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Environment - Life Sciences - 04.06.2024
What environmental impact can a contraceptive molecule have?
What environmental impact can a contraceptive molecule have?
What environmental impact can a contraceptive molecule have? Recent work by UNamur researchers answers this question, and has just been published in the journal Environment International. This work is the fruit of a three-year collaboration with Mithra, a Belgian biotech company committed to transforming women's health with innovative alternatives, particularly in contraception, funded by SPW Research.

Health - Life Sciences - 29.05.2024
Deep stimulation of the human brain: a new non-invasive technique EPFL-UCLouvain
Scientists at EPFL (École Polytechnique Fédérale de Lausanne), led by Prof. Friedhelm C. Hummel and post-doctoral fellow Pierre Vassiliadis (EPFL and UCLouvain Institute of Neuroscience), have successfully tested a new technique enabling deep stimulation of the human brain, without surgery or implants, for potential therapeutic purposes.

Life Sciences - Health - 23.05.2024
Genetic risk scores for Parkinson’s for precision medicine approach
An interdisciplinary team from the Luxembourg Centre for Systems Biomedicine (LCSB) at the University of Luxembourg, together with international collaborators, established that a combination of small variations in genes regulating mitochondria, an important component of human cells, is associated with a higher risk for Parkinson's disease.

Health - Life Sciences - 04.04.2024
Once upon a time, there was a cerebral blood vessel...
Once upon a time, there was a cerebral blood vessel...
A ULB team has discovered how blood vessels in the brain are formed and how they differ from other vessels in the body. A major breakthrough that could lead to new therapeutic approaches . Cardiovascular disease, including myocardial infarction and stroke, is the world's leading cause of death, claiming around 18 million lives a year.

Health - Life Sciences - 26.03.2024
XCT protein is key link in inhibiting pancreatic cancer growth and limiting mood disturbances
XCT protein is key link in inhibiting pancreatic cancer growth and limiting mood disturbances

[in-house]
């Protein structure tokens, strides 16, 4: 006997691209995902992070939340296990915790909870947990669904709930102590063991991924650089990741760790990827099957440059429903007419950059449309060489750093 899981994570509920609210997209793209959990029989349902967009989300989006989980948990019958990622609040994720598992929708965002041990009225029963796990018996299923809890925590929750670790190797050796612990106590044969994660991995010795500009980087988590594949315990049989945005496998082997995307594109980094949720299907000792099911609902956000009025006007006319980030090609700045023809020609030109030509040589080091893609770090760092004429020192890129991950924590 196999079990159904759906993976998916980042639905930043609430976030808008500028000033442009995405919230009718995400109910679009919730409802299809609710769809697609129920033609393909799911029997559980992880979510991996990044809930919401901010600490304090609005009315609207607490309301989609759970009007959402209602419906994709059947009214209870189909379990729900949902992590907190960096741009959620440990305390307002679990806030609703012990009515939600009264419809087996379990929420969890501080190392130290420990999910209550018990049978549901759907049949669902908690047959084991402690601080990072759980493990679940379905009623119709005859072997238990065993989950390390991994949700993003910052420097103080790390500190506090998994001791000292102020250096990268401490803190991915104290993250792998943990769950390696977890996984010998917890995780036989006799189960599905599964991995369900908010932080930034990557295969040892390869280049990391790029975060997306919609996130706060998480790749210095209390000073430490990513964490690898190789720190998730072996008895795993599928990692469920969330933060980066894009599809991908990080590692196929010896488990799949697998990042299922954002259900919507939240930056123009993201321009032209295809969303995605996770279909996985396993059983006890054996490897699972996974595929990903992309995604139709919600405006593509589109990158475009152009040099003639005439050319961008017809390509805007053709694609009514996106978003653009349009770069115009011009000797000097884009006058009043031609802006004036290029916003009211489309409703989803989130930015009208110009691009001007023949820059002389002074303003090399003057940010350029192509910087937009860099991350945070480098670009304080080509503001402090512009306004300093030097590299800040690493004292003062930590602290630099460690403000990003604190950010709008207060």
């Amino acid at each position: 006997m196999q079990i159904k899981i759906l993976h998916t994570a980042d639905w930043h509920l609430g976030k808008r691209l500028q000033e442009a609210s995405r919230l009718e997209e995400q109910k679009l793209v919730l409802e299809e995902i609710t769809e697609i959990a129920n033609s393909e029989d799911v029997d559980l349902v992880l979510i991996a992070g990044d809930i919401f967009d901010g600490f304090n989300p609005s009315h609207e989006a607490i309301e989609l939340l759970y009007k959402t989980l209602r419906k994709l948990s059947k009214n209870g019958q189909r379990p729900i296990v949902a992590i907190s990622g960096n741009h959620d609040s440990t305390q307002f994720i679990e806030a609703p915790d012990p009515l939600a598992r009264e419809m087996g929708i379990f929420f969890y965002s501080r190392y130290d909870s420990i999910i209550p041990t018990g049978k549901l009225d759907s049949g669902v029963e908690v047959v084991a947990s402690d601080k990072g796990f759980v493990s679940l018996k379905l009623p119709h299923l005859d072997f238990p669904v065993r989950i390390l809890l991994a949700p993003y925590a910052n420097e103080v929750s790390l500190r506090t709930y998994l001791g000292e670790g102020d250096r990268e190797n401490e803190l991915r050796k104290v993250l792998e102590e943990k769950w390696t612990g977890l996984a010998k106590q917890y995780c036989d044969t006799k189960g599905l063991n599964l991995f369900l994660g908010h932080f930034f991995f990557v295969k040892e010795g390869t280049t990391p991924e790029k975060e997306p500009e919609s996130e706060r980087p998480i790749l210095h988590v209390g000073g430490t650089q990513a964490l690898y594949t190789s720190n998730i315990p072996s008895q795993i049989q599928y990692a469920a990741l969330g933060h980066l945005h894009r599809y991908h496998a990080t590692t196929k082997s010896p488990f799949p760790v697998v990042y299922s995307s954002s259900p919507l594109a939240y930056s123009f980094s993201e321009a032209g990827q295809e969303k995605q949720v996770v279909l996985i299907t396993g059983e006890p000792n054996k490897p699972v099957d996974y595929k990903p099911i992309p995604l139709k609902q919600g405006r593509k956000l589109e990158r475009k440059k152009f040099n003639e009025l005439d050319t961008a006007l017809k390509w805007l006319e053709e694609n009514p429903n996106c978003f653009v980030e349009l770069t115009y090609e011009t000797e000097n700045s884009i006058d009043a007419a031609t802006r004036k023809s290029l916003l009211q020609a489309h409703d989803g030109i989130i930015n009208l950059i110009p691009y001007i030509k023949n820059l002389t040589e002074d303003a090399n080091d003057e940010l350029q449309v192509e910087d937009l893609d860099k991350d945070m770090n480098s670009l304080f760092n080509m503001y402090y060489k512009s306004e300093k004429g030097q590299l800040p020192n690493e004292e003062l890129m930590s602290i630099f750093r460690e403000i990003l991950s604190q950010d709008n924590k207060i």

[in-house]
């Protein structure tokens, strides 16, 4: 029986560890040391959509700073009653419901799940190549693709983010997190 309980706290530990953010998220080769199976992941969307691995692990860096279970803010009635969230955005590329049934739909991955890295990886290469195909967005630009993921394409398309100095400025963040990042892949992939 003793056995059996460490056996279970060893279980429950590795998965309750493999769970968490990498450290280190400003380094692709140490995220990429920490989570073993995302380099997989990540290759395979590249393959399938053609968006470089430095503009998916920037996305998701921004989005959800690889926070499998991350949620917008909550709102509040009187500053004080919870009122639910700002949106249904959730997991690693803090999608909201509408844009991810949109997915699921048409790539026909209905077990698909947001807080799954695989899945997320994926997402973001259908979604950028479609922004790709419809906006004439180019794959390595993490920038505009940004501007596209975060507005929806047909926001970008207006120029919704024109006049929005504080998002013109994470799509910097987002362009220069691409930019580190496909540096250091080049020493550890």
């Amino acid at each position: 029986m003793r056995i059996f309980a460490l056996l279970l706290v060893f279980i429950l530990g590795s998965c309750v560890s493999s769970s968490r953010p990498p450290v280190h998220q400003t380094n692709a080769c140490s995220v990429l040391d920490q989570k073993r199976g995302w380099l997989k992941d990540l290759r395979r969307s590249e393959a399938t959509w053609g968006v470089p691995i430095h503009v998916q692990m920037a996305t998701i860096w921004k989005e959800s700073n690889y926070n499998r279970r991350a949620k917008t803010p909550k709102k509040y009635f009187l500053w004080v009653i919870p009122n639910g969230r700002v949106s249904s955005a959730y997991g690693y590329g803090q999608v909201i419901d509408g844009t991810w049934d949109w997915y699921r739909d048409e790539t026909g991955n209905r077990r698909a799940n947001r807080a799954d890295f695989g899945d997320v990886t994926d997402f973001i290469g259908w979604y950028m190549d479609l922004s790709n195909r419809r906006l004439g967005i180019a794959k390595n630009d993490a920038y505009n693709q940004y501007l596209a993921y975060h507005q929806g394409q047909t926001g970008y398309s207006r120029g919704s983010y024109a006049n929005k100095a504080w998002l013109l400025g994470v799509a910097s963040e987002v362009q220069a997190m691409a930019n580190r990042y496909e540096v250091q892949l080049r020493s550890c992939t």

VUB researchers show xCT protein is key link in inhibiting pancreatic cancer growth and limiting mood disturbances The xCT protein, which plays an important role as a transport molecule in the cell, could play a part in cancer treatment in the future, researchers at VUB have discovered. Their work is the result of a collaboration between the research groups of neuroscientist Ann Massie of the Laboratory of Neuro-Aging & Viro-Immunotherapy and pancreatic cancer expert Ilse Rooman of the Laboratory for Medical and Molecular Oncology.

Life Sciences - Health - 29.02.2024
A mechanism for healthy brain development
A mechanism for healthy brain development
Scientists at UCLouvain have discovered that the balance between two proteins plays a decisive role in brain development. The study is published in the American Association for the Advancement of Science's (AAAS) prestigious journal Science Advances . During embryonic development, cells continuously receive numerous stimuli to which they react via intracellular signals.

Health - Life Sciences - 28.02.2024
Newly discovered protein blocks sleeping sickness
Newly discovered protein blocks sleeping sickness
Human African Trypanosomiasis (HAT), or sleeping sickness, is a neglected tropical disease that affects millions of people and is fatal if left untreated. Most treatments and preventative options, however, are not very effective. New research identifies a protein that could pave the way toward drugs against sleeping sickness.

Life Sciences - Health - 23.02.2024
Essential protein that contributes to liver fibrosis
Essential protein that contributes to liver fibrosis
Chronic liver disease is a serious global health problem that has a severe impact on personal quality of life. A major characteristic of chronic liver disease is liver fibrosis, where certain liver cells, called hepatic stellate cells, become activated and produce scar tissue that damages the liver. At present, no specific drugs are available to treat this condition, partly because we know too little about the activation process for the stellate cells, and no specific targets have been identified to date.